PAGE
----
Algernon Moncrieff is an upper-class English bachelor who is visited by his friend Jack Worthing, who is known as "Earnest." Jack has come to town to propose to Gwendolen Fairfax, the daugher of the imposing Lady Bracknell and Algy's first cousin.
Jack has a ward named Cecily who lives in the country while Algernon has an imaginary friend named "Bunbury" whom he uses as an excuse to get out of social engagements.
Jack and Algernon conspire to woo the ladies that they love, and through a series of happenstances, must gently deceive to get want they want.
Jack proposes to Gwendolen but has two problems. First, Gwendolen is wiling to agree because his name is Ernest, a name that "seems to inspire absolute confidence," but which, of course, is not his true Christian name.
Second, Lady Bracknell objects to Jack as a suitor when she learns he was abandoned by his parents and found in a handbag in Victoria Station by Mr. Thomas Cardew.
Then things get really interesting.
The Importance of Being Earnest is a tour de force of comedy, misidentifications, and farce. Oscar Wilde proves once and for all time that the pun can indeed be elevated to a high art form.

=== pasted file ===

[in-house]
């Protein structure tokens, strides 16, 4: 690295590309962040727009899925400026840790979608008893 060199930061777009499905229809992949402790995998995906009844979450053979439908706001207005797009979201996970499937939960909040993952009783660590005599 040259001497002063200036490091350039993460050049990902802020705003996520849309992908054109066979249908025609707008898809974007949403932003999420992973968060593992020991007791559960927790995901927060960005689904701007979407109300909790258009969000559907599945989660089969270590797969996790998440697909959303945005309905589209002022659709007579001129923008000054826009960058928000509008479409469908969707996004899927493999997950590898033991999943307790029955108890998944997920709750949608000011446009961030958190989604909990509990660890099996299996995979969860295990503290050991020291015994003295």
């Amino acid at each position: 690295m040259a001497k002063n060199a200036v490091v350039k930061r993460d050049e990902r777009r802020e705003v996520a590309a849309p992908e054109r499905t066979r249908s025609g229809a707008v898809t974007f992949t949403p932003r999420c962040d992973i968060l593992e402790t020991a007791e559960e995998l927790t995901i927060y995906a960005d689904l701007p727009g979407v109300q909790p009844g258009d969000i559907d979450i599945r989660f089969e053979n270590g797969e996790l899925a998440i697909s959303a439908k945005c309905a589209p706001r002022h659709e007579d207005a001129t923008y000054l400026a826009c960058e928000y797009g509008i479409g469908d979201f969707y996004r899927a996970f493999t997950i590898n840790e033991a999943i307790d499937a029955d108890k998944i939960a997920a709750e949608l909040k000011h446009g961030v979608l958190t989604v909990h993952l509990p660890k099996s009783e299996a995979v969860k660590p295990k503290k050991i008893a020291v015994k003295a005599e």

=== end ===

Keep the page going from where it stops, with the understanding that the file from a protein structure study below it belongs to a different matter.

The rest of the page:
The Importance of Being Earnest is probably the wittiest play every written, in English or any other language. Misidentities, witty banter, love --- all conspire to one of English's most brilliant comedies ever to have seen the stage.
Wit, intellectual, aesthete and raconteur, Oscar Wilde was born in Dublin in 1854. His writing - including children's stories, poetry, philosophical essays, a novel and several hugely popular plays - made him the greatest celebrity of his day, and he remains one of the world's most frequently-quoted and well-loved writers.
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